Perhaps the Nazi leaders were drug-addicted, child-molesting, incestuous, matricidal transvestites. But as Spencer Tracy, in his role as the presiding judge in Judgment at Nuremberg, pointed out: “If all the leaders of the Third Reich had been sadistic monsters and maniacs, then these events would have no more moral significance than an earthquake, or any other natural catastrophe"
Nazism mattered. Less than forty years ago , it swept Germany like a fever and drew the world into a war.
"Those days," Visconti has said, "must not come again."
Unfortunately, The Damned, his joyless horror-myth of Nazi decadence, attempts to be artistic rather than analytic. Conceived coldly and without compassion, his film is an exercise in formal structure that contributes little to either popular understanding or entertainment.
The above is a restored version of a Vancouver Express review by Michael Walsh originally published in 1970. For additional information on this archived material, please visit my FAQ.
Afterword: Italians take a special interest in fascism. They’re entitled, because after all, they invented it. OK, that’s not entirely true. The online encyclopedia Britannica assures us that the ideas that we call fascist today have their roots the 19th century. A theoretical backlash to the secular liberalism and social radicalism that accompanied the progressive revolutions of the day, such ideas were abroad in Britain, France and Austria, as well as Italy and Germany.
Italy is special because it was home to the first social organizations to use the word — fascio, a bundle of sticks that together are stronger than a single stick, came to be the symbol of the movement that was fascism — and the first country to have a fascist political party come to power. Benito Mussolini took control in 1922, a full decade before Adolf Hitler was appointed the German Chancellor. Italy’s film artists had considerable lived experience to draw upon in the post-war years.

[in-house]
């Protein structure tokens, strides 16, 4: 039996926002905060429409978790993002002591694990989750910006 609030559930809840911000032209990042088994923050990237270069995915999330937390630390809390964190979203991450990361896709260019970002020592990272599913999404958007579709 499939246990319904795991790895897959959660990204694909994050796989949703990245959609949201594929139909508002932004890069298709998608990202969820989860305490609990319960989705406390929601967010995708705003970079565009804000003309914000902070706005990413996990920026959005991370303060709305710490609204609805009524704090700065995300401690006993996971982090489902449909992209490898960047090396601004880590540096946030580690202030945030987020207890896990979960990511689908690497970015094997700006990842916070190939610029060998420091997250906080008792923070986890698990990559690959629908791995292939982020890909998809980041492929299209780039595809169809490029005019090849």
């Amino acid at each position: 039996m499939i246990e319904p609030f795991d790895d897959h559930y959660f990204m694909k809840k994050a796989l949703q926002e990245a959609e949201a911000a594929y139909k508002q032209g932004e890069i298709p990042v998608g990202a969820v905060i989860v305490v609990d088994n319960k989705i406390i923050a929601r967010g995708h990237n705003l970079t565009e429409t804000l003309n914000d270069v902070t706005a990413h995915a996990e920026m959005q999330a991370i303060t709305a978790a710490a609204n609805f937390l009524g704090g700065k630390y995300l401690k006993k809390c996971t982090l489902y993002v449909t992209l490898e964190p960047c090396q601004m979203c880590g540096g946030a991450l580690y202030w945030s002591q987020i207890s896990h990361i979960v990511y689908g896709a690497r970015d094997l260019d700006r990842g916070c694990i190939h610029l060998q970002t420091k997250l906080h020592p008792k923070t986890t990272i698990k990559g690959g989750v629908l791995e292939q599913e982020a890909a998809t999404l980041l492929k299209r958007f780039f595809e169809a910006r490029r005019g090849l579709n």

At a time when Hollywood was being rocked by a new generation — the Easy Riders, Raging Bulls film historian Peter Biskind focused on in his 1998 survey of 1970s cinema — Luchino Visconti’s The Damned insisted that fascism remained unfinished business. He was not alone. In the next few years, almost every major Italian director weighed in on the subject in one way or another. Bernardo Bertolucci’s 1970 drama The Conformist was a movie that examined the psychological costs of going along to get along circa 1938.
In stark contrast to Visconti’s portrait of Germany’s von Essenbecks, Vittorio De Sica’s The Garden of the Finzi-Continis (1970) told the story of a wealthy Italian Jewish family’s struggles during the war years. Two years later, Federico Fellini charmed audiences with his Oscar-winning Amarcord (1973), a comedy that drew upon his own teenaged memories of life in coastal Rimini. And then things got rough.
Linking fascism with sexual perversion made Liliana Cavani’s The Night Porter (1974) both controversial and a boxoffice hit. Made in English, it starred Charlotte Rampling as a concentration-camp survivor who resumes her sado-masochistic relationship with former Nazi guard Dirk Bogarde. (Along with 1975’s Ilsa - She Wolf of the SS, it’s been called Nazispoitation.) Then came Pier Paolo Pasolini’s Salò, or the 120 Days of Sodom (1975), in which the abuse of young prisoners in wartime Italy by wealthy fascists is shockingly expicit. Finally, Caligula director Tinto Brass offered Salon Kitty (1976), based on the true story of a luxury Nazi brothel where the sex workers are trained to spy upon their high-ranking clients.
Lina Wertmüller became the first woman nominated for a best director Acadamy Award for her 1975 feature Seven Beauties. Also nominated was the picture’s star, Giancarlo Giannini, who played a small-time Sicilian gangster who’ll do anything to survive the war. Bertolucci was back in 1976 with 1900. An historical epic that flashed back from the end of the Second World War to tell the story of Italy in the 20th century, it featured a cast studded with international stars. Nor can we forget Ettore Scola’s A Special Day. It recalls the historic moment in 1938 when the Fascist superstars Hitler and Mussolini met in Rome. An Italo-Canadian co-production, it starred John Vernon along with Sophia Loren and Marcello Mastroianni.